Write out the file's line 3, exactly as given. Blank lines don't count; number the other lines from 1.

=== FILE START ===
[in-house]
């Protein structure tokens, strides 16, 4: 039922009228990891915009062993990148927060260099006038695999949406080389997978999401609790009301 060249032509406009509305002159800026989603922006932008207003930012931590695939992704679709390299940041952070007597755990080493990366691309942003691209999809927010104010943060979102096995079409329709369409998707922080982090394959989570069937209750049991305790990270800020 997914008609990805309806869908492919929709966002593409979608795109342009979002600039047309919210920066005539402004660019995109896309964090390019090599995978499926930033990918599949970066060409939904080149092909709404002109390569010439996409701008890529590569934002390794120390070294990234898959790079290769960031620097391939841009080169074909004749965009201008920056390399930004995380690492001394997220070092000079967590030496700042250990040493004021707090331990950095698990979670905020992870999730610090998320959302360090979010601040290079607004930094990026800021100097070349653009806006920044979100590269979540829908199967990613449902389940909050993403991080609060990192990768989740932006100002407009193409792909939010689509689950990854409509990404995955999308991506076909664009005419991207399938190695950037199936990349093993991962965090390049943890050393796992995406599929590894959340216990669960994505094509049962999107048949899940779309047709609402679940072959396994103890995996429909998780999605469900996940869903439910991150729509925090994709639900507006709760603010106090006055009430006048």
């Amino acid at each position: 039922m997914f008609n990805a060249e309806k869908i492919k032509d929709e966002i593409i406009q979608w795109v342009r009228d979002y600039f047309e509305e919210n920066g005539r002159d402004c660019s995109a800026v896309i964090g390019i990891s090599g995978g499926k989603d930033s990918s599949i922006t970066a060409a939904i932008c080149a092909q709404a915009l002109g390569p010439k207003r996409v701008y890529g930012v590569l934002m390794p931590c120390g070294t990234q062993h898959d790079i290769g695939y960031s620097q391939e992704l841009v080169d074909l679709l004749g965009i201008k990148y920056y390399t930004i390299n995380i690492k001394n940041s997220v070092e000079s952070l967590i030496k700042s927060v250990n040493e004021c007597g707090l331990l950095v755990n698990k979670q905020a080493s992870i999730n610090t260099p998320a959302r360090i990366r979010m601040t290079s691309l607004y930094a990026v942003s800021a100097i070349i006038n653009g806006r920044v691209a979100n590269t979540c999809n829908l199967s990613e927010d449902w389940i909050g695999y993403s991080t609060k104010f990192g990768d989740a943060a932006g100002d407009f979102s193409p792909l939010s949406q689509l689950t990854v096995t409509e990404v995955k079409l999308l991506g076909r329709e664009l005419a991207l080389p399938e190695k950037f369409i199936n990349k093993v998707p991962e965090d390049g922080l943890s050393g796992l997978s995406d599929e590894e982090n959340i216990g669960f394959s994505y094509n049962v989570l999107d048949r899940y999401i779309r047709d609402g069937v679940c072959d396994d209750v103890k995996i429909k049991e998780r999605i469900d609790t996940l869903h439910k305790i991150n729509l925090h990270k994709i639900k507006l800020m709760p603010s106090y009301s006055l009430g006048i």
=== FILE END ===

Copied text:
């Amino acid at each position: 039922m997914f008609n990805a060249e309806k869908i492919k032509d929709e966002i593409i406009q979608w795109v342009r009228d979002y600039f047309e509305e919210n920066g005539r002159d402004c660019s995109a800026v896309i964090g390019i990891s090599g995978g499926k989603d930033s990918s599949i922006t970066a060409a939904i932008c080149a092909q709404a915009l002109g390569p010439k207003r996409v701008y890529g930012v590569l934002m390794p931590c120390g070294t990234q062993h898959d790079i290769g695939y960031s620097q391939e992704l841009v080169d074909l679709l004749g965009i201008k990148y920056y390399t930004i390299n995380i690492k001394n940041s997220v070092e000079s952070l967590i030496k700042s927060v250990n040493e004021c007597g707090l331990l950095v755990n698990k979670q905020a080493s992870i999730n610090t260099p998320a959302r360090i990366r979010m601040t290079s691309l607004y930094a990026v942003s800021a100097i070349i006038n653009g806006r920044v691209a979100n590269t979540c999809n829908l199967s990613e927010d449902w389940i909050g695999y993403s991080t609060k104010f990192g990768d989740a943060a932006g100002d407009f979102s193409p792909l939010s949406q689509l689950t990854v096995t409509e990404v995955k079409l999308l991506g076909r329709e664009l005419a991207l080389p399938e190695k950037f369409i199936n990349k093993v998707p991962e965090d390049g922080l943890s050393g796992l997978s995406d599929e590894e982090n959340i216990g669960f394959s994505y094509n049962v989570l999107d048949r899940y999401i779309r047709d609402g069937v679940c072959d396994d209750v103890k995996i429909k049991e998780r999605i469900d609790t996940l869903h439910k305790i991150n729509l925090h990270k994709i639900k507006l800020m709760p603010s106090y009301s006055l009430g006048i």